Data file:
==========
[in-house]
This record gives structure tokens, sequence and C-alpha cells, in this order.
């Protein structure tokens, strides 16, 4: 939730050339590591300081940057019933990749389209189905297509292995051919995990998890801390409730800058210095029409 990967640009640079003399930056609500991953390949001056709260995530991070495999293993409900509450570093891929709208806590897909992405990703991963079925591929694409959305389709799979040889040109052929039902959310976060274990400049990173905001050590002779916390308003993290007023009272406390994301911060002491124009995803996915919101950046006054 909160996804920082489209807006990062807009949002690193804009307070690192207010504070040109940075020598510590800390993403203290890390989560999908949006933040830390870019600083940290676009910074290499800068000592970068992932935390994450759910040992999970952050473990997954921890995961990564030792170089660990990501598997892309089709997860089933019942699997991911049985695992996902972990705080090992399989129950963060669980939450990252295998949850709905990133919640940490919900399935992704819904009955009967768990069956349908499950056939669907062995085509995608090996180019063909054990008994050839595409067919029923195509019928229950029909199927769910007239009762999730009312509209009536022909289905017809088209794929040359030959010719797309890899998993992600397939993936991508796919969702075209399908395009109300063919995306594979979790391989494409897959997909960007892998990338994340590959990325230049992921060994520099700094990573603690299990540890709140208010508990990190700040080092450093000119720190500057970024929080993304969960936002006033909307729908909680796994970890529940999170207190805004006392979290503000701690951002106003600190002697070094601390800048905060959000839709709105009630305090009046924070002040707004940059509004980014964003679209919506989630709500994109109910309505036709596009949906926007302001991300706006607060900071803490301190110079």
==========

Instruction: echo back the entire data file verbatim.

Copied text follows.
[in-house]
This record gives structure tokens, sequence and C-alpha cells, in this order.
């Protein structure tokens, strides 16, 4: 939730050339590591300081940057019933990749389209189905297509292995051919995990998890801390409730800058210095029409 990967640009640079003399930056609500991953390949001056709260995530991070495999293993409900509450570093891929709208806590897909992405990703991963079925591929694409959305389709799979040889040109052929039902959310976060274990400049990173905001050590002779916390308003993290007023009272406390994301911060002491124009995803996915919101950046006054 909160996804920082489209807006990062807009949002690193804009307070690192207010504070040109940075020598510590800390993403203290890390989560999908949006933040830390870019600083940290676009910074290499800068000592970068992932935390994450759910040992999970952050473990997954921890995961990564030792170089660990990501598997892309089709997860089933019942699997991911049985695992996902972990705080090992399989129950963060669980939450990252295998949850709905990133919640940490919900399935992704819904009955009967768990069956349908499950056939669907062995085509995608090996180019063909054990008994050839595409067919029923195509019928229950029909199927769910007239009762999730009312509209009536022909289905017809088209794929040359030959010719797309890899998993992600397939993936991508796919969702075209399908395009109300063919995306594979979790391989494409897959997909960007892998990338994340590959990325230049992921060994520099700094990573603690299990540890709140208010508990990190700040080092450093000119720190500057970024929080993304969960936002006033909307729908909680796994970890529940999170207190805004006392979290503000701690951002106003600190002697070094601390800048905060959000839709709105009630305090009046924070002040707004940059509004980014964003679209919506989630709500994109109910309505036709596009949906926007302001991300706006607060900071803490301190110079």